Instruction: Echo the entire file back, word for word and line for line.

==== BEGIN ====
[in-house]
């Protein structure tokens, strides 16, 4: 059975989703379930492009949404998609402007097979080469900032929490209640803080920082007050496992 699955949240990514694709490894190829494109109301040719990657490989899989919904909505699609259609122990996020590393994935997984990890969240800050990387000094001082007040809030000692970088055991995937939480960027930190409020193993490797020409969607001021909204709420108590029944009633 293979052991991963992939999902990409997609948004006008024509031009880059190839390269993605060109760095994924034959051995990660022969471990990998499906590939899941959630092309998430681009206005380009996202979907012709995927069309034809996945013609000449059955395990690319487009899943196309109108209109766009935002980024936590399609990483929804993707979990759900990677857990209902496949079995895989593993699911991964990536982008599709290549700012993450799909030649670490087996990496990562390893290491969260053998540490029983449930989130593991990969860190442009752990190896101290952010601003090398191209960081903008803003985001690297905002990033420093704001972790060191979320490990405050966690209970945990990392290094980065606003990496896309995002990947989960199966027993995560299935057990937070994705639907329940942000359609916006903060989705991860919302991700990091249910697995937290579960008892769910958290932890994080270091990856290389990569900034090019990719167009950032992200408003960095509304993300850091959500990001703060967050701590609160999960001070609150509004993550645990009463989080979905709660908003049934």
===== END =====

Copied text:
[in-house]
């Protein structure tokens, strides 16, 4: 059975989703379930492009949404998609402007097979080469900032929490209640803080920082007050496992 699955949240990514694709490894190829494109109301040719990657490989899989919904909505699609259609122990996020590393994935997984990890969240800050990387000094001082007040809030000692970088055991995937939480960027930190409020193993490797020409969607001021909204709420108590029944009633 293979052991991963992939999902990409997609948004006008024509031009880059190839390269993605060109760095994924034959051995990660022969471990990998499906590939899941959630092309998430681009206005380009996202979907012709995927069309034809996945013609000449059955395990690319487009899943196309109108209109766009935002980024936590399609990483929804993707979990759900990677857990209902496949079995895989593993699911991964990536982008599709290549700012993450799909030649670490087996990496990562390893290491969260053998540490029983449930989130593991990969860190442009752990190896101290952010601003090398191209960081903008803003985001690297905002990033420093704001972790060191979320490990405050966690209970945990990392290094980065606003990496896309995002990947989960199966027993995560299935057990937070994705639907329940942000359609916006903060989705991860919302991700990091249910697995937290579960008892769910958290932890994080270091990856290389990569900034090019990719167009950032992200408003960095509304993300850091959500990001703060967050701590609160999960001070609150509004993550645990009463989080979905709660908003049934």